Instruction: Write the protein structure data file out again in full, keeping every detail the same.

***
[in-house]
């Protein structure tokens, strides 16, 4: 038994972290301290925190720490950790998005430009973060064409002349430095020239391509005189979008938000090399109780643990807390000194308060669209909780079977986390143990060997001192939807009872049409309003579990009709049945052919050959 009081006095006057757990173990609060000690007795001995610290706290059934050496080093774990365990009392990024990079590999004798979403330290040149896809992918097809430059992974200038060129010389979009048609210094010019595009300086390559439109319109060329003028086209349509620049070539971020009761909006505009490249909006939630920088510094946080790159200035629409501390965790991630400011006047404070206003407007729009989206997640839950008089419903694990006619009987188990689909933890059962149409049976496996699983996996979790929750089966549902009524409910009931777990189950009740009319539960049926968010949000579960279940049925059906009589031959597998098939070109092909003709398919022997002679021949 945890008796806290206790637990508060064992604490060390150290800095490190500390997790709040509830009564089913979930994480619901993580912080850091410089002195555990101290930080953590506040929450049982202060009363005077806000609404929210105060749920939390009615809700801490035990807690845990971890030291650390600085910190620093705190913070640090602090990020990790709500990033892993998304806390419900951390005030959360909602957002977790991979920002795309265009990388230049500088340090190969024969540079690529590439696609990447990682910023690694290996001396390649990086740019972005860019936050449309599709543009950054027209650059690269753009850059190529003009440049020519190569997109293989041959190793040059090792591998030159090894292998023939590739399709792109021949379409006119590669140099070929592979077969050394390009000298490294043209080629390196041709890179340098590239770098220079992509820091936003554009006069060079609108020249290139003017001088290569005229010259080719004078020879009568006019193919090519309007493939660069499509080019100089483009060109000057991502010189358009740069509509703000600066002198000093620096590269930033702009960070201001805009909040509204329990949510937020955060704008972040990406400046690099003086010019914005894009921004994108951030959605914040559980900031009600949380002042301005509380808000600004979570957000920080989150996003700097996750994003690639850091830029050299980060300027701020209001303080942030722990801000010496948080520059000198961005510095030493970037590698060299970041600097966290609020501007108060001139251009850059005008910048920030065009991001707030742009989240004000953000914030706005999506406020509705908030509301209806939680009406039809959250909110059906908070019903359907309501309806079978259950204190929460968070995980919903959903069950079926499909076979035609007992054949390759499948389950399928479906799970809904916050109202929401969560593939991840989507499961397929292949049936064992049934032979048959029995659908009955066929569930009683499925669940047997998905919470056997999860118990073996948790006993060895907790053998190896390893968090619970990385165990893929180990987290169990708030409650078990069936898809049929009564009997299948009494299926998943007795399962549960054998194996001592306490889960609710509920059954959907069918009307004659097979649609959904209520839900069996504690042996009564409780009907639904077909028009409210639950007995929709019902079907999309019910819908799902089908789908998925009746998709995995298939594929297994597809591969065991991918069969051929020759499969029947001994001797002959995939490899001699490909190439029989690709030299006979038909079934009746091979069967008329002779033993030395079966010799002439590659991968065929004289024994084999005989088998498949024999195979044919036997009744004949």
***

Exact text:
[in-house]
């Protein structure tokens, strides 16, 4: 038994972290301290925190720490950790998005430009973060064409002349430095020239391509005189979008938000090399109780643990807390000194308060669209909780079977986390143990060997001192939807009872049409309003579990009709049945052919050959 009081006095006057757990173990609060000690007795001995610290706290059934050496080093774990365990009392990024990079590999004798979403330290040149896809992918097809430059992974200038060129010389979009048609210094010019595009300086390559439109319109060329003028086209349509620049070539971020009761909006505009490249909006939630920088510094946080790159200035629409501390965790991630400011006047404070206003407007729009989206997640839950008089419903694990006619009987188990689909933890059962149409049976496996699983996996979790929750089966549902009524409910009931777990189950009740009319539960049926968010949000579960279940049925059906009589031959597998098939070109092909003709398919022997002679021949 945890008796806290206790637990508060064992604490060390150290800095490190500390997790709040509830009564089913979930994480619901993580912080850091410089002195555990101290930080953590506040929450049982202060009363005077806000609404929210105060749920939390009615809700801490035990807690845990971890030291650390600085910190620093705190913070640090602090990020990790709500990033892993998304806390419900951390005030959360909602957002977790991979920002795309265009990388230049500088340090190969024969540079690529590439696609990447990682910023690694290996001396390649990086740019972005860019936050449309599709543009950054027209650059690269753009850059190529003009440049020519190569997109293989041959190793040059090792591998030159090894292998023939590739399709792109021949379409006119590669140099070929592979077969050394390009000298490294043209080629390196041709890179340098590239770098220079992509820091936003554009006069060079609108020249290139003017001088290569005229010259080719004078020879009568006019193919090519309007493939660069499509080019100089483009060109000057991502010189358009740069509509703000600066002198000093620096590269930033702009960070201001805009909040509204329990949510937020955060704008972040990406400046690099003086010019914005894009921004994108951030959605914040559980900031009600949380002042301005509380808000600004979570957000920080989150996003700097996750994003690639850091830029050299980060300027701020209001303080942030722990801000010496948080520059000198961005510095030493970037590698060299970041600097966290609020501007108060001139251009850059005008910048920030065009991001707030742009989240004000953000914030706005999506406020509705908030509301209806939680009406039809959250909110059906908070019903359907309501309806079978259950204190929460968070995980919903959903069950079926499909076979035609007992054949390759499948389950399928479906799970809904916050109202929401969560593939991840989507499961397929292949049936064992049934032979048959029995659908009955066929569930009683499925669940047997998905919470056997999860118990073996948790006993060895907790053998190896390893968090619970990385165990893929180990987290169990708030409650078990069936898809049929009564009997299948009494299926998943007795399962549960054998194996001592306490889960609710509920059954959907069918009307004659097979649609959904209520839900069996504690042996009564409780009907639904077909028009409210639950007995929709019902079907999309019910819908799902089908789908998925009746998709995995298939594929297994597809591969065991991918069969051929020759499969029947001994001797002959995939490899001699490909190439029989690709030299006979038909079934009746091979069967008329002779033993030395079966010799002439590659991968065929004289024994084999005989088998498949024999195979044919036997009744004949």